There is an art to persevering against the odds. In poker, perfecting an impassive expression that hides a bad deal can deliver a win even in the most impossible scenarios, but no amount of steely glares can compensate for an empty hand come the flop.
The UK is holding a near empty hand in its Brexit negotiations, and it is a gamble that has already cost ordinary people dearly as we progress the negotiations.
Earlier this week Bank of England Governor Mike Carney told a Treasury select committee of MPs that British households are more than £900 worse off after the vote to leave the EU, with the economy two per cent smaller than forecast before the EU referendum.
The news comes as the EU accused the British government of “chasing a fantasy” in its negotiations after a fraught week of talks in Brussels.
The government is facing the ultimate gambler’s dilemma. Does it persevere, in the knowledge that it is reliant on luck alone to get out unscathed, or does it fold, and swallow the cost of getting to this point in the game.
Right now their policy is to bluff. Private jets for senior diplomats are nothing other than a false illusion of a thriving Britain outside the EU.
Claims that countries are “queuing up” to strike trade agreements with Britain after it leaves the EU is also not true.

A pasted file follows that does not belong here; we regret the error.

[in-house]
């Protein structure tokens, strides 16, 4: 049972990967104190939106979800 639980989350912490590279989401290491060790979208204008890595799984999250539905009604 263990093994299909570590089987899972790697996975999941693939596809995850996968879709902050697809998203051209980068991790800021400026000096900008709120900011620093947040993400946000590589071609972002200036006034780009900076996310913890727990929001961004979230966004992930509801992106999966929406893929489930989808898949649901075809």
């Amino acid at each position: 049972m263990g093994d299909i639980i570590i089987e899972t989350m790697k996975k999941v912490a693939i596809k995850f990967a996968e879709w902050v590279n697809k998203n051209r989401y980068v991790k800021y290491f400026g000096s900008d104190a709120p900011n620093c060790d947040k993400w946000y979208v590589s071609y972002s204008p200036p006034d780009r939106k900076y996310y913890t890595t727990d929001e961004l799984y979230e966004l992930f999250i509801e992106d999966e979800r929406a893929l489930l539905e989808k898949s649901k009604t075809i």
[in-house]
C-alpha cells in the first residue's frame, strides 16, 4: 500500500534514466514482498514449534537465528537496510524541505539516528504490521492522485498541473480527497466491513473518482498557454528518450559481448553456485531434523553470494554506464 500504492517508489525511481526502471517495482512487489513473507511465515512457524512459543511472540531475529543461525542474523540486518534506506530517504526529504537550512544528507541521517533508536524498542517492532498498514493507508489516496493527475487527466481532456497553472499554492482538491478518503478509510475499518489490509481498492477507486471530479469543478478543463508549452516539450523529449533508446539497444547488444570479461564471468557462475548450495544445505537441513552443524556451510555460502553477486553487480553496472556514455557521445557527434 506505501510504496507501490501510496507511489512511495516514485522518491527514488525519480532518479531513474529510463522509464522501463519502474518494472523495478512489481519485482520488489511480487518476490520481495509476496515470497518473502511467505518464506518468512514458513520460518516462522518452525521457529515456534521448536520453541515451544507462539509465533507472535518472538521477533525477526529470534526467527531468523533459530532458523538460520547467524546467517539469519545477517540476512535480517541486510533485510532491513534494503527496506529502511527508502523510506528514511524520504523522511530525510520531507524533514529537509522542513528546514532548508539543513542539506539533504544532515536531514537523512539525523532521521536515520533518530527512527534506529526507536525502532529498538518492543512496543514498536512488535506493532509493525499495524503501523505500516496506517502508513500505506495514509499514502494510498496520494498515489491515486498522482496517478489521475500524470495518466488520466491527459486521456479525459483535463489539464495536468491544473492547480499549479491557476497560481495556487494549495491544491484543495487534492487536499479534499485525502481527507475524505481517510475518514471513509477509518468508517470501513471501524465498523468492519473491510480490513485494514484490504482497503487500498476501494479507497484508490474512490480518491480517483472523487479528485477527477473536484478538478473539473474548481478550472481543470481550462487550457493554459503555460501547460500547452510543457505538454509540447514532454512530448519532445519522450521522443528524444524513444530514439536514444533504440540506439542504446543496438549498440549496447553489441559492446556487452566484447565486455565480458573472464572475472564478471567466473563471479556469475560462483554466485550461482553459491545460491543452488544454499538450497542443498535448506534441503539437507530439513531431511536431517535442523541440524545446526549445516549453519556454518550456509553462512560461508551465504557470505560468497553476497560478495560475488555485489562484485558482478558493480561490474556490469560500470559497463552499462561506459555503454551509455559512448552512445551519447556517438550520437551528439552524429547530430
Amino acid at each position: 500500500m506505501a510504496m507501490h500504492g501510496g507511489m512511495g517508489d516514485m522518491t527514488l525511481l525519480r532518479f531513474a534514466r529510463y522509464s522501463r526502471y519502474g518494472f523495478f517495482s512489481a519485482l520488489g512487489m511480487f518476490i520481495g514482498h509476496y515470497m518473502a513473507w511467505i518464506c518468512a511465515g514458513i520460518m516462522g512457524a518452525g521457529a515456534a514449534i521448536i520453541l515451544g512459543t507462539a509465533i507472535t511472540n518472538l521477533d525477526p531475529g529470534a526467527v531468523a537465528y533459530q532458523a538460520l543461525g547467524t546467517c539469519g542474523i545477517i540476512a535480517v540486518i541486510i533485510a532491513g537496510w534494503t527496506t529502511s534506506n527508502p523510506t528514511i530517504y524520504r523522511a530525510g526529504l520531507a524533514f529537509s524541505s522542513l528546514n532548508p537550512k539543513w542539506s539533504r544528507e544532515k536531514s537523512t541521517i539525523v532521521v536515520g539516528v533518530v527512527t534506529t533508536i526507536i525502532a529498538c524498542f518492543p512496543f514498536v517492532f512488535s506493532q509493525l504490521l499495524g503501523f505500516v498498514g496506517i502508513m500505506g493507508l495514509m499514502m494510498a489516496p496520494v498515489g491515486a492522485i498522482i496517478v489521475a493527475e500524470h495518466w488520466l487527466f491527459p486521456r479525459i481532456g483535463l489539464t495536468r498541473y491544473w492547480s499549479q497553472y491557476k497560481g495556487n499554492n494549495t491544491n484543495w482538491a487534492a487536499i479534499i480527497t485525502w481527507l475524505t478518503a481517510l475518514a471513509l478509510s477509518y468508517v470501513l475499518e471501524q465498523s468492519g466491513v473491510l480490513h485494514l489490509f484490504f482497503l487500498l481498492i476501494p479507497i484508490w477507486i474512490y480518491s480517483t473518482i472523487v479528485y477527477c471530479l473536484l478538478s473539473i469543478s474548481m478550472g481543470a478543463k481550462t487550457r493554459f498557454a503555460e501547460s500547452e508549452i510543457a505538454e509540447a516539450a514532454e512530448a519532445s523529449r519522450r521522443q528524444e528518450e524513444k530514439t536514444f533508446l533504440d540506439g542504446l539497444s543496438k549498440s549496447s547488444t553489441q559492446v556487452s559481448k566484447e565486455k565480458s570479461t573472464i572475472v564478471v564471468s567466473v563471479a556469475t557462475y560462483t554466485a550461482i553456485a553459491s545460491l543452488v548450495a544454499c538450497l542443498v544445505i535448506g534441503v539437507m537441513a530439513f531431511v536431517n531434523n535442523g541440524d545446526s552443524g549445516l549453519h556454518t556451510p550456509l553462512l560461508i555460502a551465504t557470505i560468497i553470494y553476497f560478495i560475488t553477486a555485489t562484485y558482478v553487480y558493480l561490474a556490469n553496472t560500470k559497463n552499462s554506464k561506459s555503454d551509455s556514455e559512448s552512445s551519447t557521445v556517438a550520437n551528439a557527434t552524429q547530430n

Which means that soon enough we are going to have to seriously consider cutting our losses.
To do so now would be seen as a betrayal of the British public’s will, but the government should seriously consider the option of a so-called “People’s Vote” before a final Brexit deal is struck.
It isn’t the cheapest option, it isn’t the most effective option, but given that we are already deep into the game it is probably the only rescue deal that is plausible.
After all, most people were mis-sold on a Brexit outcome that isn’t going to be delivered.
They didn’t vote to be poorer. But the leaked report on Brexit’s effects shows that is what will happen in every region.
They didn’t vote for fresh tax hikes, but new analysis on what the NHS needs to cope with future demand shows that UK spending on healthcare will have to rise by an average 3.3 per cent a year over the next 15 years just to maintain NHS provision at current levels.
With the odds shortening on a second vote, the time is nigh for the UK to bow out of a misguided process while we still have some chips on the table.